In non-limiting implementations the viewer profile is based on noting that an episode in a series was viewed, and the piece is an earlier episode in the series that is available on a server storing episode archives. The profile can be based on preferences received from the home system, and/or on user selection activity associated with the home system, and/or on program metadata including title, genre, and broadcast time of programs watched by a user of the home system for more than a threshold time period. A list of recommended programming can be developed based on the profile and downloaded to the home system for viewing thereof. The list may be displayed in response to manipulation of a single button on a remote controller of the home system only once.

In another aspect, a method for delivering content to a home system communicating with a server and a peer-to-peer (P2P) network includes determining a characteristic of a network associated with the home system. Based on the characteristic, it is determined whether to provide a content file to the home system from the server or the P2P network.

In non-limiting embodiments of this aspect, a number of peers in the peer network that can serve content to the home system is determined and based thereon, it is determined whether to provide the content file to the home system from the server or the P2P network. The decision of source can also be made based on file attributes.

In another aspect, a system has a home system including a display device. The system also includes a server communicating with the home system for providing content thereto for display on the display device. Logic is provided for determining content likely to be desired by a user of the home system. Also, logic provides the content to the home system during at least one period of low bandwidth usage in the home system without a request from the home system to do so.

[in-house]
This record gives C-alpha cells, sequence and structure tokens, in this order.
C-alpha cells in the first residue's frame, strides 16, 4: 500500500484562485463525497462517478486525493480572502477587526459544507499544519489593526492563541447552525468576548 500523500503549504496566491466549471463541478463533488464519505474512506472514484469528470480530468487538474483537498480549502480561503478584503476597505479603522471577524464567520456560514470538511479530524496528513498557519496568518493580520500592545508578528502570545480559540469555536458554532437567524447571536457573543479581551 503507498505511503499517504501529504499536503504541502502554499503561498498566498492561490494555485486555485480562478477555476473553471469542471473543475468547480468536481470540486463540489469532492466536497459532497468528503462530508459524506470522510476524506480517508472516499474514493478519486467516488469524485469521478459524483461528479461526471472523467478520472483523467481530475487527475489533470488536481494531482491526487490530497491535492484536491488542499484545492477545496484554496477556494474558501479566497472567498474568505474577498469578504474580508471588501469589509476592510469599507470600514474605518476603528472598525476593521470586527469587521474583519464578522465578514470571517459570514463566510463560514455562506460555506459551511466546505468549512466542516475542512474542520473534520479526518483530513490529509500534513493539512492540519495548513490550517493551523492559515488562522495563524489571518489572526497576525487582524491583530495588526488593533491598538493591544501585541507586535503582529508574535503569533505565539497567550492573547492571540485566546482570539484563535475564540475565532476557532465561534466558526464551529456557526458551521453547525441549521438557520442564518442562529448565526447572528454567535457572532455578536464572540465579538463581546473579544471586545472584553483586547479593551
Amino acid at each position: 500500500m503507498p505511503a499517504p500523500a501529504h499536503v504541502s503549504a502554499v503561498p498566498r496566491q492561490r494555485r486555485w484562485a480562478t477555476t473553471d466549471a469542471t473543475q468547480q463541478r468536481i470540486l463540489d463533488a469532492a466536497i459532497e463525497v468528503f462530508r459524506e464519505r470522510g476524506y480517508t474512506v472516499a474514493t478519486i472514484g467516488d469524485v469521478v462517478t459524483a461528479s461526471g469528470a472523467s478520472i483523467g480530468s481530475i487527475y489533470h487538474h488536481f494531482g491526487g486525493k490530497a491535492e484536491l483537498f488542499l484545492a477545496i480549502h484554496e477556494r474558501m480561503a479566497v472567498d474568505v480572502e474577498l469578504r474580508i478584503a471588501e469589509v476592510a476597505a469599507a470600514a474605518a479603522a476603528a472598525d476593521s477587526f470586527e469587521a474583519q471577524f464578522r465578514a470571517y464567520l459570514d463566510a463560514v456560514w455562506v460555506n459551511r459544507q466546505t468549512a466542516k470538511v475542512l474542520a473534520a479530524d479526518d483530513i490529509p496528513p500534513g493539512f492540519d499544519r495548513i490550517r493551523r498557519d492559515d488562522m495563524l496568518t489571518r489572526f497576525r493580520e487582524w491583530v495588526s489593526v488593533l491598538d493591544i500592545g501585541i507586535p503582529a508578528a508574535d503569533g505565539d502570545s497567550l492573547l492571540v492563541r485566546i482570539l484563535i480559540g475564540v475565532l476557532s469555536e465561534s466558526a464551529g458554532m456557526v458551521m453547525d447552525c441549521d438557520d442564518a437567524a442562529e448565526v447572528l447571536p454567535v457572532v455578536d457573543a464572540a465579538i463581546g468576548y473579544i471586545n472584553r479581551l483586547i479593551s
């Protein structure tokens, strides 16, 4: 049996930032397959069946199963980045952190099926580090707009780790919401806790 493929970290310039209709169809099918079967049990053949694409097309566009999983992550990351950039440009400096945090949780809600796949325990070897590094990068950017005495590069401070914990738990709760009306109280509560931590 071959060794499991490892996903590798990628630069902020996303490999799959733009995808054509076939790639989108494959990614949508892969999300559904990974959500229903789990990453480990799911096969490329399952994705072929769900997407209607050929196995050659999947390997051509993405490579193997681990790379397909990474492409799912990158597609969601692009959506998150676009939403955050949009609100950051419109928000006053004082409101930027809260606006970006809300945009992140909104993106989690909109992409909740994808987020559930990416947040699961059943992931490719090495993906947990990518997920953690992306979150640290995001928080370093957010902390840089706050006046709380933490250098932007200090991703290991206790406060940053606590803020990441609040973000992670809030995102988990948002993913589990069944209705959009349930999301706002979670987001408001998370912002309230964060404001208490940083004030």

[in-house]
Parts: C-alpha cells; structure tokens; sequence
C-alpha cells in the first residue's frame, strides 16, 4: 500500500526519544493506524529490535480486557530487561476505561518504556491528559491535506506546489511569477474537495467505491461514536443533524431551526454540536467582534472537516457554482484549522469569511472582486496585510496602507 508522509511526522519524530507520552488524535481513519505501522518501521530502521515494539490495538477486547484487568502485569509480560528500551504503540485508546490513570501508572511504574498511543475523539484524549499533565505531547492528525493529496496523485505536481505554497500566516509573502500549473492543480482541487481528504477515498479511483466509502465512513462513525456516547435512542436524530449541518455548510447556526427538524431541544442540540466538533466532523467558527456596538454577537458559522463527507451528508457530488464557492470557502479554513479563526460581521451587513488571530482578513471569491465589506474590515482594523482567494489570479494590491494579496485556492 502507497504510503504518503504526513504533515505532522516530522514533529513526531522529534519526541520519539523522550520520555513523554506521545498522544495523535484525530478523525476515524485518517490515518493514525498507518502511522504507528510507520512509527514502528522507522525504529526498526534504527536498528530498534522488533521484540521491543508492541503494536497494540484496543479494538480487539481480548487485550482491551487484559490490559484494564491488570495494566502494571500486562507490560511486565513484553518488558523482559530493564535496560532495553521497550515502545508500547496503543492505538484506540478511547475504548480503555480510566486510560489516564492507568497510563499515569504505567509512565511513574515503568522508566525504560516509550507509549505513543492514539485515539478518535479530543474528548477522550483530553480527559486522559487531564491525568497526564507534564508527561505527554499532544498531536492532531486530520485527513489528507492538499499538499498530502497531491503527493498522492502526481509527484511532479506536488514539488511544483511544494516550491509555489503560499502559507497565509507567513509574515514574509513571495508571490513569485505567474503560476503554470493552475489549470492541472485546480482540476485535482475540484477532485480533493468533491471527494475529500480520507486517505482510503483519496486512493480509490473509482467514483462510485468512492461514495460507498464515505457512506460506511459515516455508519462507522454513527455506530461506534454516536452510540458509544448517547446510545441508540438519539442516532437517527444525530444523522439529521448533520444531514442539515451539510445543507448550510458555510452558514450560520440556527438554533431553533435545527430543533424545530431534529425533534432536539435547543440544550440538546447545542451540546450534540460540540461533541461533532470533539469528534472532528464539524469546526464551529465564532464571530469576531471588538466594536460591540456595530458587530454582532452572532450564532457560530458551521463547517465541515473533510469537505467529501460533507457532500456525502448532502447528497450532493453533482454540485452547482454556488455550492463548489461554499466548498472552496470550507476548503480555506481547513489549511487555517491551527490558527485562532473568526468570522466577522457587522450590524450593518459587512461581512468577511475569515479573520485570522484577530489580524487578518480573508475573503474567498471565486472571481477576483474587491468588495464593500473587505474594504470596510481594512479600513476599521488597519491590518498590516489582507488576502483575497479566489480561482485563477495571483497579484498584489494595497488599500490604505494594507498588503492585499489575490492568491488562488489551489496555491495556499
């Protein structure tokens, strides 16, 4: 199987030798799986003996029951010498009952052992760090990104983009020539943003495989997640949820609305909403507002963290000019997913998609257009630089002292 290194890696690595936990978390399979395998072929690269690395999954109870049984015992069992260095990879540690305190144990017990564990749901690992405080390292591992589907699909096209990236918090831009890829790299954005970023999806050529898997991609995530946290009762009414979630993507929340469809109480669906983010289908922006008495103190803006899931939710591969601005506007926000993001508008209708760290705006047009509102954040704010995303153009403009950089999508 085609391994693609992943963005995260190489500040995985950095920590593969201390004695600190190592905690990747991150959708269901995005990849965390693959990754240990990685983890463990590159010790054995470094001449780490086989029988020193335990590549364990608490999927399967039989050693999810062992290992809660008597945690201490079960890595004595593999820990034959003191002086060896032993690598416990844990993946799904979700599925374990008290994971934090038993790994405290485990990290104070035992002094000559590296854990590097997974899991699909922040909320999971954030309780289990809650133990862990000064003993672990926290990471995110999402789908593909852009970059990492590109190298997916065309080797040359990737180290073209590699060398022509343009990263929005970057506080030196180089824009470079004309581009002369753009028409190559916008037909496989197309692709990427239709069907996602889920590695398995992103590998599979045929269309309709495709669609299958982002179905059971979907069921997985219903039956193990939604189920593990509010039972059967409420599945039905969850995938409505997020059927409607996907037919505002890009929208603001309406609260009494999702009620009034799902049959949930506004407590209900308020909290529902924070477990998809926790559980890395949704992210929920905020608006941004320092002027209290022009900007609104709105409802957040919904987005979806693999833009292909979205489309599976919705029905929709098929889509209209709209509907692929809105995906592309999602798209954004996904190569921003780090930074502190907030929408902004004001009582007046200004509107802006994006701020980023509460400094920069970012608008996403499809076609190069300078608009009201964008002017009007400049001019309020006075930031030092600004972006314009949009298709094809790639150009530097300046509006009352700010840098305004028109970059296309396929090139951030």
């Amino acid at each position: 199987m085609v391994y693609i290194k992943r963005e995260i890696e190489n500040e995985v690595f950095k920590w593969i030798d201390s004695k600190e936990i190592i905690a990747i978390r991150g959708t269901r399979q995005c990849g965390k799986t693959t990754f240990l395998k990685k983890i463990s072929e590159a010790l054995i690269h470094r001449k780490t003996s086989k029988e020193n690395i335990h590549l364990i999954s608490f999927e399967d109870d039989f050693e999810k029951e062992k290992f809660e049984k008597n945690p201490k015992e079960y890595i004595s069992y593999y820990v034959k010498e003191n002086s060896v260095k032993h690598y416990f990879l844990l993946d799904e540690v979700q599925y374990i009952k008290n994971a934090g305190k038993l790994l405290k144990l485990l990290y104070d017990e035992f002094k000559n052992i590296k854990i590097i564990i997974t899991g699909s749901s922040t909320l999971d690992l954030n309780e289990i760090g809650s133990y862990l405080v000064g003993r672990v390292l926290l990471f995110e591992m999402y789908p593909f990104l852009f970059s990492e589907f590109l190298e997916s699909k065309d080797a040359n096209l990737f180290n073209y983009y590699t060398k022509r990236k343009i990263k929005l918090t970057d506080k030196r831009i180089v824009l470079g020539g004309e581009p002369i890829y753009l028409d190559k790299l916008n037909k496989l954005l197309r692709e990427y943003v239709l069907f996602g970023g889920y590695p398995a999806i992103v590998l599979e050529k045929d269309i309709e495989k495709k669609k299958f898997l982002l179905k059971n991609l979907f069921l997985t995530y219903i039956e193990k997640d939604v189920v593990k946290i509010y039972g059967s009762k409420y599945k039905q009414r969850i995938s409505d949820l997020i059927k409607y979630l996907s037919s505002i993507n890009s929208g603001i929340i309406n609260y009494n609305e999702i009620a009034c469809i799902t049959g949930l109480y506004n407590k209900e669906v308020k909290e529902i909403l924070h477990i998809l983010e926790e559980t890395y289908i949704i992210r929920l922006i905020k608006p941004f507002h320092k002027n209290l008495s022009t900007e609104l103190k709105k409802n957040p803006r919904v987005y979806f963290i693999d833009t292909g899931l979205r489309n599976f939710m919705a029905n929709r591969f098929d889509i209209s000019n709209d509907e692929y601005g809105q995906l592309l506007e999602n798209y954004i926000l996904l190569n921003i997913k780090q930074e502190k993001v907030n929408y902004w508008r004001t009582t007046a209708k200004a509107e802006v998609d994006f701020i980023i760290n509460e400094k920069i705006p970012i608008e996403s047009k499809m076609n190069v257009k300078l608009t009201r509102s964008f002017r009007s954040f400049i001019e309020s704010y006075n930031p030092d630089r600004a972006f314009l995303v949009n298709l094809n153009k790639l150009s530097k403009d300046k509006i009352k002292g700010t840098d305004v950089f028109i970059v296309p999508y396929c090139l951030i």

The details of the present invention, both as to its structure and operation, can best be understood in reference to the accompanying drawings, in which like reference numerals refer to like parts, and in which:


FIG. 1 is a block diagram of a non-limiting system in accordance with the present invention;

FIG. 2 is a flow chart of the content provision logic; and

FIG. 3 is a flow chart of the logic for determining whether to send content peer-to-peer (P2P) of from a server.


Referring initially to FIG. 1, a system is shown, generally designated 10, that is intended to provide content in an intelligent way to a user home system 12. The home system 12 may include one or more multimedia display devices 14 such as televisions and/or computers and one or more multimedia or content data stores 16 such as DVRs and disk players such as digital video disk (DVD) or Blu-Ray players, etc. that can supply content for display on the display device 14. A user system interface 18 can also be included in the home system 12 as shown for receiving content from a server as described further below or from a peer-to-peer (P2P) network 20 that includes multiple “peers” 22, i.e., multiple home systems of other users.